The Return of the Subprime Mortgage: What You Need to Know

Written By Guest Post
Last updated November 10, 2017

Note: We receive a commission for purchases made through the links on this site. Our sponsors, however, do not influence our editorial content in any way.

July 29, 2016

Simple. Thrifty. Living.

Subprime mortgages disappeared shortly after the Great Recession started in late 2007, largely because they were blamed for the downturn’s wide-reaching impact. Now, subprime mortgages are returning, although some lenders call them “non-prime.”

While some people believe this will lead to another economic catastrophe, subprime mortgages do have their benefits. You can decide whether they are right for you by learning the pros and cons.

Lenders became very strict after the recession. Today, some of them won’t even offer mortgages to borrowers who have credit scores under 680. That can make it difficult for people to buy homes, which means they continue wasting money on rent for the foreseeable future. The return of subprime offers means that home buying may get easier for people with less-than-perfect credit.

Lenders see subprime borrowers as risky investments, so they offset that risk by charging higher interest. While someone with a great credit score may qualify for an interest rate under 4 percent, a person with subprime credit can expect to pay 8 to 10 percent.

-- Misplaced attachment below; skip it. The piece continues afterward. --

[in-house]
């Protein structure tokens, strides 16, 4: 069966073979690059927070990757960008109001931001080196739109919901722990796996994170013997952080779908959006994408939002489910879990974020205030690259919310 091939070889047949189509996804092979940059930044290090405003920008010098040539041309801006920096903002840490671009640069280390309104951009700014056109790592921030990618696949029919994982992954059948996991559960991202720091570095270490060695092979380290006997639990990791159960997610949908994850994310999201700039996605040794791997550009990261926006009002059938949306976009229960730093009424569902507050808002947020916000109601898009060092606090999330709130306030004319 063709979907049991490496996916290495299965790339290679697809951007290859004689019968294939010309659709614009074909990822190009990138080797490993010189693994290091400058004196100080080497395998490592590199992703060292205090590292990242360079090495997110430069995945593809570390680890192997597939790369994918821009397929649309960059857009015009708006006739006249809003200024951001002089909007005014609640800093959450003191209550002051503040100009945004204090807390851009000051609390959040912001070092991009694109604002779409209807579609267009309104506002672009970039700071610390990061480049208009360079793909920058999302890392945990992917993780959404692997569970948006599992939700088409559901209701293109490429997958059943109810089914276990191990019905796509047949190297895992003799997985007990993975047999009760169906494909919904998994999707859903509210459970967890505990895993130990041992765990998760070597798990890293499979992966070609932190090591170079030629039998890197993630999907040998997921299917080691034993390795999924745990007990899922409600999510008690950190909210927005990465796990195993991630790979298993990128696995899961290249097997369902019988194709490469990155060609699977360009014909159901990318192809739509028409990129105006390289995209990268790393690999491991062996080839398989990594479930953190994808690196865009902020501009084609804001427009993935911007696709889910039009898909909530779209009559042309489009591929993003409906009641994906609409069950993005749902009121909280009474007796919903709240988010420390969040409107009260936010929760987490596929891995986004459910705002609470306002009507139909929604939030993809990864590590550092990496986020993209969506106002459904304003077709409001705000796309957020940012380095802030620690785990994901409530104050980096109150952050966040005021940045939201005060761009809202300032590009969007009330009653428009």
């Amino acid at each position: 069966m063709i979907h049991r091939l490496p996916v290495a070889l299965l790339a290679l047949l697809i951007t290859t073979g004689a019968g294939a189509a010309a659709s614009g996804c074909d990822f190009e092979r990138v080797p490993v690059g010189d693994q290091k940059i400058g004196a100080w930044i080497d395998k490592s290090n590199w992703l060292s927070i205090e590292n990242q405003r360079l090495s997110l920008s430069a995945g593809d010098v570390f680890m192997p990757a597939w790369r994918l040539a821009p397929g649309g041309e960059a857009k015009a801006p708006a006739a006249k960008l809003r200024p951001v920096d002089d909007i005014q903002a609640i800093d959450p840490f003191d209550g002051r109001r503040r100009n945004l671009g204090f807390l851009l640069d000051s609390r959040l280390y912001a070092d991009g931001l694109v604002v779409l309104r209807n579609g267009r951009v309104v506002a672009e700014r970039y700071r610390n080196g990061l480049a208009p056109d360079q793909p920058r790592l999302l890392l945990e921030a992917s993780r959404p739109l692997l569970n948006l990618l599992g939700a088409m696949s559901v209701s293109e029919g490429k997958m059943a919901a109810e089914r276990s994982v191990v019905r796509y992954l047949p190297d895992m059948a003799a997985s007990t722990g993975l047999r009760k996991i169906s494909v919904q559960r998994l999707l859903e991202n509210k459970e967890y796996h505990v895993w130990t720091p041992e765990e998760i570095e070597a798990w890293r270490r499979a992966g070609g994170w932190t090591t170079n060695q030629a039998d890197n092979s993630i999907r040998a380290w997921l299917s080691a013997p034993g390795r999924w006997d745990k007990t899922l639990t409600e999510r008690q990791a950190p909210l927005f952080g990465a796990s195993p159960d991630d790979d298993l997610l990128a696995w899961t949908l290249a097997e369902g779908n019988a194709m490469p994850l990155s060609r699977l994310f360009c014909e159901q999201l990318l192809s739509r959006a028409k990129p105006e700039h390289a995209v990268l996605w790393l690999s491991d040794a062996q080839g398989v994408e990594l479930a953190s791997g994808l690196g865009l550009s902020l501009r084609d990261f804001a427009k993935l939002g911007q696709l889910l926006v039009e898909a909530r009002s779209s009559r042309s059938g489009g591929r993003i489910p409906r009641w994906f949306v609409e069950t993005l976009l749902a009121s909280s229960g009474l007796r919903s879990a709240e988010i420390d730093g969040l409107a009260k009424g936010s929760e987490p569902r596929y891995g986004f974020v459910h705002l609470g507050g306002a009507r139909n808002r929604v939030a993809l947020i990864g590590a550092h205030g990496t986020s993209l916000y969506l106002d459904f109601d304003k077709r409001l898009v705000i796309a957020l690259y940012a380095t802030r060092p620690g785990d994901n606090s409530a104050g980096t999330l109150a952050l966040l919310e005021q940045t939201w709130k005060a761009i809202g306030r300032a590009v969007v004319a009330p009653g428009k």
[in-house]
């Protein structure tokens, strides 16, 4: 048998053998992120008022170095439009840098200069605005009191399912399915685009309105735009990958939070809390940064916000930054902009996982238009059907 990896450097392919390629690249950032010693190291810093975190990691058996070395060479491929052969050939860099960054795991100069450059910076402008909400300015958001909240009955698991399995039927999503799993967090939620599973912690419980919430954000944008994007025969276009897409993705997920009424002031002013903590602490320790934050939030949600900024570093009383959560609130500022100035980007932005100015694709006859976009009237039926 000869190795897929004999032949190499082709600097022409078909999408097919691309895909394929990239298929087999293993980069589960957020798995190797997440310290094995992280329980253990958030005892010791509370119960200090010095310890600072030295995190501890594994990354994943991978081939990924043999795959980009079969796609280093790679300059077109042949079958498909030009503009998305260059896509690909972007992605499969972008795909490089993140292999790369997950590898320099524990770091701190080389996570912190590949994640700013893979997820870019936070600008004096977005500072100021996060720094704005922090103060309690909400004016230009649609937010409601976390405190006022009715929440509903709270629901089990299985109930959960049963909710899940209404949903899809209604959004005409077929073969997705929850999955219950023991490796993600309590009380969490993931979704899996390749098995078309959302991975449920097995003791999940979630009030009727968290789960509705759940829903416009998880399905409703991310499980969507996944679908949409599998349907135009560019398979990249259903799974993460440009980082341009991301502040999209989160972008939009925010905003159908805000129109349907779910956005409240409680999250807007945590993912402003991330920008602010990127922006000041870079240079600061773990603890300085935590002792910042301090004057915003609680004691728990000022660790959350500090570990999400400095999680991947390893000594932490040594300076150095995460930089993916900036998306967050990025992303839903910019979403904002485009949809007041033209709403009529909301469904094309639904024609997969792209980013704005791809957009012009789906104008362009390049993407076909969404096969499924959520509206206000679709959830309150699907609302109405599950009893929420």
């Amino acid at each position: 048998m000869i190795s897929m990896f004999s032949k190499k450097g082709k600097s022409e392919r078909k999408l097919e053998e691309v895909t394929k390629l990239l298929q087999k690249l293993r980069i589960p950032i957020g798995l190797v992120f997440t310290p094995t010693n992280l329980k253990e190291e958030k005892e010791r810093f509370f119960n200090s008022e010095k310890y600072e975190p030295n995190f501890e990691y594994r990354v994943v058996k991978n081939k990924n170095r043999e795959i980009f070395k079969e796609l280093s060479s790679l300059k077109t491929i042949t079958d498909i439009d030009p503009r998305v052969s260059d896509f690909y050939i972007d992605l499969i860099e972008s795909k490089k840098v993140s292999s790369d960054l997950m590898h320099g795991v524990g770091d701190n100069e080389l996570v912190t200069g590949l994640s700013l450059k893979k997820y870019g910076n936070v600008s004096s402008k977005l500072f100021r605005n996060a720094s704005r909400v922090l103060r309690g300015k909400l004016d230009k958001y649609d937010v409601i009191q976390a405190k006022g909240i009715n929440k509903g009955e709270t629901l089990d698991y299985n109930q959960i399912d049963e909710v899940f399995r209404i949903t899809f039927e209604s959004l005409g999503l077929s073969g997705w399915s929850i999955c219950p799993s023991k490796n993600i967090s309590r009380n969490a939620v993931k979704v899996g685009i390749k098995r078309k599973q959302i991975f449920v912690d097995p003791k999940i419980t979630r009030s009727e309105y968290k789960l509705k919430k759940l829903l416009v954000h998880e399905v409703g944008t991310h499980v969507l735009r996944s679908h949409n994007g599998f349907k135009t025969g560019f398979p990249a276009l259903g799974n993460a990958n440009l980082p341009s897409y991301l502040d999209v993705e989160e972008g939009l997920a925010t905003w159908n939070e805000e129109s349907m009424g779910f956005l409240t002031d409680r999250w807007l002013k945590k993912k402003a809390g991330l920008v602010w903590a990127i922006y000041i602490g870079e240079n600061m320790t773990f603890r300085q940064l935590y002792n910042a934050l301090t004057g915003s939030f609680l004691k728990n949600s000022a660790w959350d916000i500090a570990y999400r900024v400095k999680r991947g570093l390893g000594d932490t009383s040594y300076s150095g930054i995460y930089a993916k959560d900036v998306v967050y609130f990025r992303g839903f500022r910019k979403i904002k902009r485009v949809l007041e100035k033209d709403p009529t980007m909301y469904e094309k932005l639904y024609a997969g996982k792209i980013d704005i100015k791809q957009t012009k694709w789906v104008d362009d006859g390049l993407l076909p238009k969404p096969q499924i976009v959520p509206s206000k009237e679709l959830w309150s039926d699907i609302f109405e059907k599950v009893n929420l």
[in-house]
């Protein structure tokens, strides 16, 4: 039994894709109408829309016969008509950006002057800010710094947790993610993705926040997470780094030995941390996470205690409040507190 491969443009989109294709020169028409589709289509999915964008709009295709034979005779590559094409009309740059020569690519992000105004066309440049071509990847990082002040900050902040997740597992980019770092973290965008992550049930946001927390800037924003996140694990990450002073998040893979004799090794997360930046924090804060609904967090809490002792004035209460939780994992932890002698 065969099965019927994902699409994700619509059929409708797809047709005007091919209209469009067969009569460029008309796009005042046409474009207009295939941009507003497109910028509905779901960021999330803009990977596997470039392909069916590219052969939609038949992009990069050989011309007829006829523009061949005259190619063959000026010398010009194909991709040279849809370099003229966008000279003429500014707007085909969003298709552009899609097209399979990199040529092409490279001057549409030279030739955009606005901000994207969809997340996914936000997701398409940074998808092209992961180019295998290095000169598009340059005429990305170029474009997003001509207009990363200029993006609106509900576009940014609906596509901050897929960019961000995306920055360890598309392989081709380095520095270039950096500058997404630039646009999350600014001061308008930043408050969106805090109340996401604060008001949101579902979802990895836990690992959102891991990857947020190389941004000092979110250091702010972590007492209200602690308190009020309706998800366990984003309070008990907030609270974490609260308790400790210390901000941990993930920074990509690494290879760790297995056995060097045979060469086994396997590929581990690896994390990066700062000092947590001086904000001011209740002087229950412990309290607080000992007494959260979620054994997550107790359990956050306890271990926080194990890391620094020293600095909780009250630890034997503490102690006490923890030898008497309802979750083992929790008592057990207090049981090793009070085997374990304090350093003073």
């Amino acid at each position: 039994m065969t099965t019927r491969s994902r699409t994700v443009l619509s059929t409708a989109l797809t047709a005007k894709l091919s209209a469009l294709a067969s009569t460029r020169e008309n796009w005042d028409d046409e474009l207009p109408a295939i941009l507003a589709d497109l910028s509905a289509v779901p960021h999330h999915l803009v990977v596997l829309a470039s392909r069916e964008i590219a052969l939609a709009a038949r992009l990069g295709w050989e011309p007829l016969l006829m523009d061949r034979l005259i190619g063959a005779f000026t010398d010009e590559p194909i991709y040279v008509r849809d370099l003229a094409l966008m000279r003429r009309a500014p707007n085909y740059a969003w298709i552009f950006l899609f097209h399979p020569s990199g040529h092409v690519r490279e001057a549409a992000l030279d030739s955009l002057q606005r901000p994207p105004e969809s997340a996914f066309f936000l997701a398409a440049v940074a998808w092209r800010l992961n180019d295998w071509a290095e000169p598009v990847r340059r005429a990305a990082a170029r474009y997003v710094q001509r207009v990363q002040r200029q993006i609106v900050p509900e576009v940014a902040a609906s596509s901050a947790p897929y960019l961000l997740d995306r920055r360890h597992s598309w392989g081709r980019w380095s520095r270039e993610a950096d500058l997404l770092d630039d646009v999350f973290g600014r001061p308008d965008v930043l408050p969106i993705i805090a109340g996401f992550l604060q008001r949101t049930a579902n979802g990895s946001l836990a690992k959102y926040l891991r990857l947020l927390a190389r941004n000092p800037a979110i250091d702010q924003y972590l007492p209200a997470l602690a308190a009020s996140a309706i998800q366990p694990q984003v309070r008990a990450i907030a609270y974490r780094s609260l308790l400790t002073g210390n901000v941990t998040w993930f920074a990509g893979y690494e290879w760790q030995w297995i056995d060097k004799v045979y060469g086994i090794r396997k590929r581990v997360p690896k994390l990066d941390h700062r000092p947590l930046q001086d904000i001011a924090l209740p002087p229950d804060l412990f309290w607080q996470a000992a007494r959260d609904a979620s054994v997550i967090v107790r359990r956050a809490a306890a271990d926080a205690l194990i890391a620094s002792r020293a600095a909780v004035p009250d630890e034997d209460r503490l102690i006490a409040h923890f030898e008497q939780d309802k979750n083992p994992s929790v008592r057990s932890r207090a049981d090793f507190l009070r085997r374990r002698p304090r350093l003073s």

A higher interest rate makes a big difference. If you use a 30-year mortgage with a 4 percent interest rate to borrow $100,000, you’ll repay a total $171,870. If you get a 10 percent interest rate, though, you’ll pay a total $315,926.

Plenty of people who want to buy homes don’t currently qualify for loans. This slows the housing industry, which can also harm employment and other important economic factors. By introducing subprime mortgages, more people will qualify for loans that help them buy houses. This could have a positive effect on the community.

Many subprime loans come with variable interest rates that can change over time. Just because you start with an affordable 4 percent rate doesn’t mean you won’t pay 10 percent or more next year. This volatility makes it nearly impossible to know if you can afford the mortgage. With so much uncertainty, you can’t make informed financial decisions for the future. Subprime mortgages can be risky, so before signing on that dotted line consider building your credit score so you will qualify for a fixed interest loan.

Subprime loans certainly have their problems, but they are the only option for some home buyers. Before you accept one, you should go over every detail to make sure you understand the risks. If you are ready to take on a mortgage, shop around for rates. Lenders tend to differ in what they offer. Start looking for the best rates at sites like Lending Tree.  

About the Author

Guest Post

  • No comments yet. Be the first to get the conversation started. Here's some food for thought:

    Do you have any thoughts?

Submit a Comment

Your email address will not be published. Required fields are marked *